People rally in San Francisco’s Chinatown to ‘Stop Asian Hate’

SAN FRANCISCO, Calif. (KRON) – San Francisco’s Chinatown hosted the latest rally against hate crimes targeting the Asian Community.

City and state leaders joined hundreds of others demanding an end to the deadly violence.

“We are hurt.”

The crowds are getting bigger.

“How many more women need to die before it’s the murderers and not the victims’ fault,” youth activist Ashlyn So said. 

The anger intensifying.

“Too many people have been beat, have been killed and we’re just tired of it. Enough is enough,” co-founder Leanna Louie said. 

A cross-section of people and cultures converging now on a weekly basis, condemning the escalated violence against the Asian American Pacific Islander community.

“The elderly who were attacked on Market Street just a couple of days ago, where a grandma had to defend herself with a stick, and we’re here to say Grandma should not have to be defending herself with a stick. You know, Grandpa should be able to go on his morning walk and be greeted with respect and not violence,” executive director Shaw San Liu said. 

At Portsmouth Square, in San Francisco’s Chinatown Saturday, mourners remember the Asian lives lost to hate throughout the Bay Area and across the nation, including Atlanta, Georgia where eight people at three different spas were killed this week — Six of them Asian women.

President Joe Biden, Vice President Kamala Harris and Governor Gavin Newsom denouncing the attacks.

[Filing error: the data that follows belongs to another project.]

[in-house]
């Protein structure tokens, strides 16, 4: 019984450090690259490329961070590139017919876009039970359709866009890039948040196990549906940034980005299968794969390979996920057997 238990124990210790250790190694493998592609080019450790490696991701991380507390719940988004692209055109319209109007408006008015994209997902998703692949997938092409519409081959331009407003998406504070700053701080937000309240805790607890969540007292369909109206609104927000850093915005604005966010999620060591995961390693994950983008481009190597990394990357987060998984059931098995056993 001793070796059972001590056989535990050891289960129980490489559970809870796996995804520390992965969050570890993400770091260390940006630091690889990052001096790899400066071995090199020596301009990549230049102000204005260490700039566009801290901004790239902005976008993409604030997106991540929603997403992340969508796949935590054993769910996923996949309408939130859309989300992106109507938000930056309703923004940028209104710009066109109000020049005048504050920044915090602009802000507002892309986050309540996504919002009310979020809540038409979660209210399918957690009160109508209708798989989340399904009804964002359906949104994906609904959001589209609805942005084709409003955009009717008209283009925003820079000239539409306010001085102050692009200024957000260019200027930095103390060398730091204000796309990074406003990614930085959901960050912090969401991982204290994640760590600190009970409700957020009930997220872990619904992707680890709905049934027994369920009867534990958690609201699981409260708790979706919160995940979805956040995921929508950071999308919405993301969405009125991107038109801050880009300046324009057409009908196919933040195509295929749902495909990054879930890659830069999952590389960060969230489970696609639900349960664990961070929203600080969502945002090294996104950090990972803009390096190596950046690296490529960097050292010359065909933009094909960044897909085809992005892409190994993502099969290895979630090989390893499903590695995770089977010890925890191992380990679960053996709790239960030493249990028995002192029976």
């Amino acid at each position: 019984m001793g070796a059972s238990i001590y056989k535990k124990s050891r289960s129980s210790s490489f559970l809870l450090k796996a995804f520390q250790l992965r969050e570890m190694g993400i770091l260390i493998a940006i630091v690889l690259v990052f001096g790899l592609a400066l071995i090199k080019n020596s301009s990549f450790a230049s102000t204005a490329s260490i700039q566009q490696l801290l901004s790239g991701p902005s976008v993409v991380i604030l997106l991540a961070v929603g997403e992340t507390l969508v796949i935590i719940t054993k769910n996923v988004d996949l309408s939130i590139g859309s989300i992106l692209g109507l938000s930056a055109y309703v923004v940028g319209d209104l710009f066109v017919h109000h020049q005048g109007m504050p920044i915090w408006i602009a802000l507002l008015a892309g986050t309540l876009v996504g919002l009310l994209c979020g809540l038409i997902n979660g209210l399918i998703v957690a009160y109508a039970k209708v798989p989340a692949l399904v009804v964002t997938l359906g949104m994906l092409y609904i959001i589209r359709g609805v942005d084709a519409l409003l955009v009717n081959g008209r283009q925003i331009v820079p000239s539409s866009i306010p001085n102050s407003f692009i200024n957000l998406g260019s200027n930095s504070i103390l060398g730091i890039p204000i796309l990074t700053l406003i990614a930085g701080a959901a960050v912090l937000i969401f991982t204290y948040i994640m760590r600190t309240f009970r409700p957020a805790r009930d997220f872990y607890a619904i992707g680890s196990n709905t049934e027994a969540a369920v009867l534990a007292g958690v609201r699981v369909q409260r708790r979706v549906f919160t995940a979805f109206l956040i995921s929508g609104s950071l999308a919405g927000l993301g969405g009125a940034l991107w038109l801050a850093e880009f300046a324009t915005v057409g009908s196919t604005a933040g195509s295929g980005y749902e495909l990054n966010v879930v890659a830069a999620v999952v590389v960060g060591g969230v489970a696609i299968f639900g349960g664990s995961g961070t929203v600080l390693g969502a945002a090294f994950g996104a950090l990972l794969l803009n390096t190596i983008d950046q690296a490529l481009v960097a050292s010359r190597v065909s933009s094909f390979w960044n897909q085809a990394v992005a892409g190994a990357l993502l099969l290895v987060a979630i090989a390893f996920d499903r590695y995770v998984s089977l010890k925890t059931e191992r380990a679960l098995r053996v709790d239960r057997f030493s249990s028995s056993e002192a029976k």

“We are in the darkest moment in Asian-American history in my lifetime,” assemblymember David Chiu said. 

San Francisco Assemblymember David Chiu says that lawmakers can make a difference here, adding that he is actively working to address hate through the state legislature.

“I’m authoring a bill that would require, for the first time, a hotline for Californians to call the California Department of Justice to ensure that we are tracking incidents of hate, that we are investigating incidents of hate, and that we are following up to ensure accountability and also to make sure that victims are being taken care of,” Chiu said.

San Francisco Mayor London Breed took a moment during Saturday’s rally to walk around the corner and visit her friend Kevin Chan.

“You know my grandmother raised me, and to see these attacks has been heartbreaking,” Breed said. 

Chan owns Golden Gate Fortune Cookies Company and was recently the victim of a hate-filled voice message left at his shop.

“I know what kind of person he is and he didn’t deserve that, and I want him to know that I stand behind him and this city supports him wholeheartedly,” Breed said. 

A movement picking-up steam with a demand for action and an end to the violent hate.

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